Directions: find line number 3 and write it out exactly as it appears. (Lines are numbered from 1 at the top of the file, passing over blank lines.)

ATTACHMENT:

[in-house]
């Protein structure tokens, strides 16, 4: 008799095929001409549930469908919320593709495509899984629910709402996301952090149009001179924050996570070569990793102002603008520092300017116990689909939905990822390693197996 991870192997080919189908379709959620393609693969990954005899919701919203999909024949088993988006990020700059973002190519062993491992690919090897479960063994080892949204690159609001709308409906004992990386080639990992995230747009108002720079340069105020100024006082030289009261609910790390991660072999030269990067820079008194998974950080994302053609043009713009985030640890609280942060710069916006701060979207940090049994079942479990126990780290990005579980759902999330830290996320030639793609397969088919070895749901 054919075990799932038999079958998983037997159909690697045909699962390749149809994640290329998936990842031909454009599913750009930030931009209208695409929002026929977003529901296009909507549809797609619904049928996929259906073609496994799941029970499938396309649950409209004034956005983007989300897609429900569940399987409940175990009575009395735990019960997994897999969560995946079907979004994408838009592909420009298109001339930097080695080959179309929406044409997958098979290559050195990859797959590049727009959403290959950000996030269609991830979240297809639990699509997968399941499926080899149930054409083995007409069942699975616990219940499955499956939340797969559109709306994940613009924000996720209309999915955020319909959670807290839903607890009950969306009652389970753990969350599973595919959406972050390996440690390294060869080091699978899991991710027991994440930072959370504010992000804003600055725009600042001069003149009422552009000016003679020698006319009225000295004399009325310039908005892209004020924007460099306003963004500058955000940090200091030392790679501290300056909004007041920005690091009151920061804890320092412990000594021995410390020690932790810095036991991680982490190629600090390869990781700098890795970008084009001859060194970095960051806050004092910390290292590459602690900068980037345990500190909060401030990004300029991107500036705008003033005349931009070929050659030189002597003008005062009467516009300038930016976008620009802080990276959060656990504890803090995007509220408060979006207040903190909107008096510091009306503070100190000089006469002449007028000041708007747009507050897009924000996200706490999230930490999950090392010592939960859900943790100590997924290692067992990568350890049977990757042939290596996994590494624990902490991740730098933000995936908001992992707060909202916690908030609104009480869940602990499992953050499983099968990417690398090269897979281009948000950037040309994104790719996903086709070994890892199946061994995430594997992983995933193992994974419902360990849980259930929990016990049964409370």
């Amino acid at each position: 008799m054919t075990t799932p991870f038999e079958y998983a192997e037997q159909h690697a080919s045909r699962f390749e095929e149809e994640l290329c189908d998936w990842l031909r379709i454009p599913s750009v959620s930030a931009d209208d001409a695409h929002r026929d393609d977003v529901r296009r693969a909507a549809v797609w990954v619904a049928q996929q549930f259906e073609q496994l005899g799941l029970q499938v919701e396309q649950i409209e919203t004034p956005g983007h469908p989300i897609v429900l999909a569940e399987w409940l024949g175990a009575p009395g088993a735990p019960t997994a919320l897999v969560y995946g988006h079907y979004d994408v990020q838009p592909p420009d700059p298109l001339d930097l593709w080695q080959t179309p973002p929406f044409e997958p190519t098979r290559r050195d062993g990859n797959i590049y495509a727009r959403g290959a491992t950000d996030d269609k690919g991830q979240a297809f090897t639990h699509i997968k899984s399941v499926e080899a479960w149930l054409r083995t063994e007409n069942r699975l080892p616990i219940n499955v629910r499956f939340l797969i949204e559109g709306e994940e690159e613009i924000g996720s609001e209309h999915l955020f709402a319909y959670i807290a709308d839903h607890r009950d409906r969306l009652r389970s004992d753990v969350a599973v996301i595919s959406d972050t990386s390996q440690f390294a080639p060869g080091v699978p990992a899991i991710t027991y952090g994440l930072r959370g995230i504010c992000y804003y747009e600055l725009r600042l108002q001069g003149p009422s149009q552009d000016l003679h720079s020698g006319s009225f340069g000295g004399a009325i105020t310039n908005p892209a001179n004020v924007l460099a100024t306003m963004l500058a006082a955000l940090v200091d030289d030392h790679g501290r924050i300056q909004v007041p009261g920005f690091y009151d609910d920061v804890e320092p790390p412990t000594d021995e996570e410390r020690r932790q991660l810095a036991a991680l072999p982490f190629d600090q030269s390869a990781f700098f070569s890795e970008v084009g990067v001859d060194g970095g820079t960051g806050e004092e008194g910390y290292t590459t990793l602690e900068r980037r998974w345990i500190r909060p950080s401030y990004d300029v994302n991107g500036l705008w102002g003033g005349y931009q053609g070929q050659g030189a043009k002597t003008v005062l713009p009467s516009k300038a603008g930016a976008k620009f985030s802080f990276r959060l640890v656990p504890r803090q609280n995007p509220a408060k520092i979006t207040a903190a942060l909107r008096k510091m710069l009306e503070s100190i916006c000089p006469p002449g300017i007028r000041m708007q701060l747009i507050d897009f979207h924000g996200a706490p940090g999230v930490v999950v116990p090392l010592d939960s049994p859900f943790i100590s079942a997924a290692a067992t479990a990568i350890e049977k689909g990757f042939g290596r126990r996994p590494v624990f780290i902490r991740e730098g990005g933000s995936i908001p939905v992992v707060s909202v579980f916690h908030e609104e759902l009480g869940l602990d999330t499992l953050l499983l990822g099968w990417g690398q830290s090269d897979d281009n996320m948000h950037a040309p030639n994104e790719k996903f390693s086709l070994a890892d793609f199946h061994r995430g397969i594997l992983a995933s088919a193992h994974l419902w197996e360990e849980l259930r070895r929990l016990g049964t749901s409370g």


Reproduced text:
């Amino acid at each position: 008799m054919t075990t799932p991870f038999e079958y998983a192997e037997q159909h690697a080919s045909r699962f390749e095929e149809e994640l290329c189908d998936w990842l031909r379709i454009p599913s750009v959620s930030a931009d209208d001409a695409h929002r026929d393609d977003v529901r296009r693969a909507a549809v797609w990954v619904a049928q996929q549930f259906e073609q496994l005899g799941l029970q499938v919701e396309q649950i409209e919203t004034p956005g983007h469908p989300i897609v429900l999909a569940e399987w409940l024949g175990a009575p009395g088993a735990p019960t997994a919320l897999v969560y995946g988006h079907y979004d994408v990020q838009p592909p420009d700059p298109l001339d930097l593709w080695q080959t179309p973002p929406f044409e997958p190519t098979r290559r050195d062993g990859n797959i590049y495509a727009r959403g290959a491992t950000d996030d269609k690919g991830q979240a297809f090897t639990h699509i997968k899984s399941v499926e080899a479960w149930l054409r083995t063994e007409n069942r699975l080892p616990i219940n499955v629910r499956f939340l797969i949204e559109g709306e994940e690159e613009i924000g996720s609001e209309h999915l955020f709402a319909y959670i807290a709308d839903h607890r009950d409906r969306l009652r389970s004992d753990v969350a599973v996301i595919s959406d972050t990386s390996q440690f390294a080639p060869g080091v699978p990992a899991i991710t027991y952090g994440l930072r959370g995230i504010c992000y804003y747009e600055l725009r600042l108002q001069g003149p009422s149009q552009d000016l003679h720079s020698g006319s009225f340069g000295g004399a009325i105020t310039n908005p892209a001179n004020v924007l460099a100024t306003m963004l500058a006082a955000l940090v200091d030289d030392h790679g501290r924050i300056q909004v007041p009261g920005f690091y009151d609910d920061v804890e320092p790390p412990t000594d021995e996570e410390r020690r932790q991660l810095a036991a991680l072999p982490f190629d600090q030269s390869a990781f700098f070569s890795e970008v084009g990067v001859d060194g970095g820079t960051g806050e004092e008194g910390y290292t590459t990793l602690e900068r980037r998974w345990i500190r909060p950080s401030y990004d300029v994302n991107g500036l705008w102002g003033g005349y931009q053609g070929q050659g030189a043009k002597t003008v005062l713009p009467s516009k300038a603008g930016a976008k620009f985030s802080f990276r959060l640890v656990p504890r803090q609280n995007p509220a408060k520092i979006t207040a903190a942060l909107r008096k510091m710069l009306e503070s100190i916006c000089p006469p002449g300017i007028r000041m708007q701060l747009i507050d897009f979207h924000g996200a706490p940090g999230v930490v999950v116990p090392l010592d939960s049994p859900f943790i100590s079942a997924a290692a067992t479990a990568i350890e049977k689909g990757f042939g290596r126990r996994p590494v624990f780290i902490r991740e730098g990005g933000s995936i908001p939905v992992v707060s909202v579980f916690h908030e609104e759902l009480g869940l602990d999330t499992l953050l499983l990822g099968w990417g690398q830290s090269d897979d281009n996320m948000h950037a040309p030639n994104e790719k996903f390693s086709l070994a890892d793609f199946h061994r995430g397969i594997l992983a995933s088919a193992h994974l419902w197996e360990e849980l259930r070895r929990l016990g049964t749901s409370g």